Japan’s financial regulator has made a widespread crackdown on the country’s cryptocurrency exchanges to step up consumer protection in the wake of $530 million theft of digital money from Tokyo-based Coincheck.
The Financial Services Agency (FSA) on Thursday ordered seven trading platforms to improve their system security measures and submit a written improvement plan by March 22.
The exchanges are Tech Bureau, GMO Coin, Mister Exchange, Bicrements, Coincheck, FSHO and Bit Station.
FSA also handed month-long suspension to two exchanges – FSHO and Bit Station – after discovering that their internal control systems were lacking, including adequate measures to counter money laundering and terrorism financing.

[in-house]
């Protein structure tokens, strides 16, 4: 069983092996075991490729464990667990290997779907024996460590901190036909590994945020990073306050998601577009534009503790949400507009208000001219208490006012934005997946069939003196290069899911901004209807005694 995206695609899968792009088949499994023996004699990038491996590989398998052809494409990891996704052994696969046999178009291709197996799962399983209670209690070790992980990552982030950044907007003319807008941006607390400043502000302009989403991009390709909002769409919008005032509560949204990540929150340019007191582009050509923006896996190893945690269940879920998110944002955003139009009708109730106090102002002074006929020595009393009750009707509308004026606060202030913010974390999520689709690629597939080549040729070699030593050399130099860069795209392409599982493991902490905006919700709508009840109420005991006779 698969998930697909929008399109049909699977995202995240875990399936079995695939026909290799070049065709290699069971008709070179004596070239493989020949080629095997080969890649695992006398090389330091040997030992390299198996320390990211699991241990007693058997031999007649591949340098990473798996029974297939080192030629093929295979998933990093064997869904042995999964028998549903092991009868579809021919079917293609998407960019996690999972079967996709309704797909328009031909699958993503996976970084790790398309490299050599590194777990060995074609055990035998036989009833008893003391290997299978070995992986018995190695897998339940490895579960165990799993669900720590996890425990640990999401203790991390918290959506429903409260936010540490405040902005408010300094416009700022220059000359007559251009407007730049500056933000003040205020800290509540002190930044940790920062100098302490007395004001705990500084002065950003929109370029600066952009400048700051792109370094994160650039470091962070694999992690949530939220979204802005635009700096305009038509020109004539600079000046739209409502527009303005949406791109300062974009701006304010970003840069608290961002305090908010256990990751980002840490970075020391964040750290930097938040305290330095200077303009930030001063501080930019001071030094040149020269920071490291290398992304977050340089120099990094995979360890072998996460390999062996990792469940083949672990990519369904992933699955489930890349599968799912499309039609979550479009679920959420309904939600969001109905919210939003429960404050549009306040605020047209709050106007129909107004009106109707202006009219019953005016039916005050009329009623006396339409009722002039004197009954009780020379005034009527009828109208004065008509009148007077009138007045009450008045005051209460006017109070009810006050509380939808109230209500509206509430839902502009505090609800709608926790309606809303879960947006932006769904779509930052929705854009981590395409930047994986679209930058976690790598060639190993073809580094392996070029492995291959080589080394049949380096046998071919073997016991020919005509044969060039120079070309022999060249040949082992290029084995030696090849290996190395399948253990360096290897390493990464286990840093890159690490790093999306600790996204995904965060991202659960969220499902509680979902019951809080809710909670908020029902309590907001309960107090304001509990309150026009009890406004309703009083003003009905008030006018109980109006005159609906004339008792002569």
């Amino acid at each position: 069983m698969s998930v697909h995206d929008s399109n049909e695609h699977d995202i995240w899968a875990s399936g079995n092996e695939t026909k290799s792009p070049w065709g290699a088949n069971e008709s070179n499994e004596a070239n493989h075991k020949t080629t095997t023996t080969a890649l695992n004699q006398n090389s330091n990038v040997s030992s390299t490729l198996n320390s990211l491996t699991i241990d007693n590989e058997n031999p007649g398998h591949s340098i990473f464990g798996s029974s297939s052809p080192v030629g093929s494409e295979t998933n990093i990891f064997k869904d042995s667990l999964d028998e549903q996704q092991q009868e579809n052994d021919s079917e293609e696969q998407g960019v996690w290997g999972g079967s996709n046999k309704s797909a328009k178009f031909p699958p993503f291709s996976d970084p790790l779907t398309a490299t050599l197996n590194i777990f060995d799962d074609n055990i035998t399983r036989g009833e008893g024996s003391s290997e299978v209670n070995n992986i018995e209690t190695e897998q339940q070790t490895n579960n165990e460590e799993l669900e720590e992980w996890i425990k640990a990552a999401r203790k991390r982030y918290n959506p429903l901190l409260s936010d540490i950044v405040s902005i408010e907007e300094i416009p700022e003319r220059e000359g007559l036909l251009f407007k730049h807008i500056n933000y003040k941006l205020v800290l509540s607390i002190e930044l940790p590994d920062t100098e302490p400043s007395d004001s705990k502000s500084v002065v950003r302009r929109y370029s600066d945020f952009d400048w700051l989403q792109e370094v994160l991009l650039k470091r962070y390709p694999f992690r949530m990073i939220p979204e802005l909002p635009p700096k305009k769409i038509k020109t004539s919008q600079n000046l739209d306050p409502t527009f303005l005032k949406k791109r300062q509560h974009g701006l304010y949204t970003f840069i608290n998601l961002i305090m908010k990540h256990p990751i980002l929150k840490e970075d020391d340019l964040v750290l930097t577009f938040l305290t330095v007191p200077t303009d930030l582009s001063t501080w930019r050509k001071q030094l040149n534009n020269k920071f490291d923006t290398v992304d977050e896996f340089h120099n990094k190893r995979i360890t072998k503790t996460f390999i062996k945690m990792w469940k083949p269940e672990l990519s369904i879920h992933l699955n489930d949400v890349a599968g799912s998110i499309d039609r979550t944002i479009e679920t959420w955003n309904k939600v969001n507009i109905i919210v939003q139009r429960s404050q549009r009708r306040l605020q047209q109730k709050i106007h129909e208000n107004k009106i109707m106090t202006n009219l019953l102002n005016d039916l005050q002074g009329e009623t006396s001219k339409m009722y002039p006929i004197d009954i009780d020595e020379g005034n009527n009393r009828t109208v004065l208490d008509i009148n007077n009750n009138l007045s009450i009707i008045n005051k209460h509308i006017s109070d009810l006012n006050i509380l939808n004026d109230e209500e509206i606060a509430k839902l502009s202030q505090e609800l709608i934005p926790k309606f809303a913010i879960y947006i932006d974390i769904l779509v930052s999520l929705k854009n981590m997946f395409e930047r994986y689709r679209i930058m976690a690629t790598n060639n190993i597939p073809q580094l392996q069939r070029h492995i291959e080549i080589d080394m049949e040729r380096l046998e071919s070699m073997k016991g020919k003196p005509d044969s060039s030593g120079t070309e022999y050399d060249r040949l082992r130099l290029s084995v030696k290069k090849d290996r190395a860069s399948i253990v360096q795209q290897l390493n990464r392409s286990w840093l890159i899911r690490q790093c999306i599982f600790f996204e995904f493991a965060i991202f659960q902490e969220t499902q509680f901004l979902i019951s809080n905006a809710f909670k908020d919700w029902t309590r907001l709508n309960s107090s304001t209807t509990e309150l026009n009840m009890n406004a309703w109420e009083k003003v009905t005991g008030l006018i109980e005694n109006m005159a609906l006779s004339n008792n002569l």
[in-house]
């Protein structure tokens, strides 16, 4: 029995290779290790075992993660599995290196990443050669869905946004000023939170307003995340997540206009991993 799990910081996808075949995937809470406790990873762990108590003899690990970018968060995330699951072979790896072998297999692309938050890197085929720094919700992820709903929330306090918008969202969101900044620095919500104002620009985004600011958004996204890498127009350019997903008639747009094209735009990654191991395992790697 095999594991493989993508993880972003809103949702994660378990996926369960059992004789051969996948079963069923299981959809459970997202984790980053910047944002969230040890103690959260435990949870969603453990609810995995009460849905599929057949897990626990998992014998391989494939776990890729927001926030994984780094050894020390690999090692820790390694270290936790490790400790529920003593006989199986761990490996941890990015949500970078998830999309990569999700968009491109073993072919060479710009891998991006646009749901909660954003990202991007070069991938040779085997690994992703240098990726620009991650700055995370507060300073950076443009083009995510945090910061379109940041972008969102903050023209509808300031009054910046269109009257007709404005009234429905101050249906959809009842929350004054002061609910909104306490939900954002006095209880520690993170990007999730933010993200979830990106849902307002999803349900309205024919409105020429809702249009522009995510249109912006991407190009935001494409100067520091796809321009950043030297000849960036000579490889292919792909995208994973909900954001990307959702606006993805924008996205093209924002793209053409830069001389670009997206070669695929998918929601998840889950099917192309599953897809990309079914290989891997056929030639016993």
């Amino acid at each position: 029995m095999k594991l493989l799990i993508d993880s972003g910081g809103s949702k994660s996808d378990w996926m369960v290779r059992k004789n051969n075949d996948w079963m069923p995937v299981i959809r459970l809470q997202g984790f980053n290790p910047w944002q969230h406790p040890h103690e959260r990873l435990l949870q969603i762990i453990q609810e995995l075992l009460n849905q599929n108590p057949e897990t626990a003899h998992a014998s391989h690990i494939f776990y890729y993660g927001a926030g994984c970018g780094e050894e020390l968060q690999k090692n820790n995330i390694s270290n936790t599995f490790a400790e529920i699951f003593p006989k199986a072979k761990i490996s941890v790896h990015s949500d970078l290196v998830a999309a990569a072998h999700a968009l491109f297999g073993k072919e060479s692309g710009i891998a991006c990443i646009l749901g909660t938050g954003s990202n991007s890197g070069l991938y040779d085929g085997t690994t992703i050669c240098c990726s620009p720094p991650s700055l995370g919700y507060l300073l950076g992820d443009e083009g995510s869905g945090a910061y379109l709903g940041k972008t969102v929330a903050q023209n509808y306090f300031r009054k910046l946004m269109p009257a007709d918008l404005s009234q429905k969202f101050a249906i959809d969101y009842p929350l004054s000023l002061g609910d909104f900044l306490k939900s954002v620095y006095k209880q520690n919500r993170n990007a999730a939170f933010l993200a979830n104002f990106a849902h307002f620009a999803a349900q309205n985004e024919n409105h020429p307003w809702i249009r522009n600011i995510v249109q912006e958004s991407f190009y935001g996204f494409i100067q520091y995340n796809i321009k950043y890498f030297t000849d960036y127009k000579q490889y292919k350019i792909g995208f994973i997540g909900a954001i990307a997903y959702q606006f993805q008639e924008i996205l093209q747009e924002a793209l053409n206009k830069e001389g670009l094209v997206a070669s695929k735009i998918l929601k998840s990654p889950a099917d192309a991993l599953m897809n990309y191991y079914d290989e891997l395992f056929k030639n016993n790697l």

The Agency ordered the exchanges to make improvement in areas from risk management to preventing the criminal use of digital money.
This is the second time that FSA is sending a notice to Coincheck since it was targeted in the late-January heist.
Responding to FSA’s measures, Coincheck CEO Koichiro Wada hinted at resignation, to take responsibility for the hack.
He told reporters that the exchange will from next week repay about 46 billion yen ($434 million) to investors who had lost digital money.
Coincheck would lift curbs on the trading of some cryptocurrencies imposed after the theft, he added.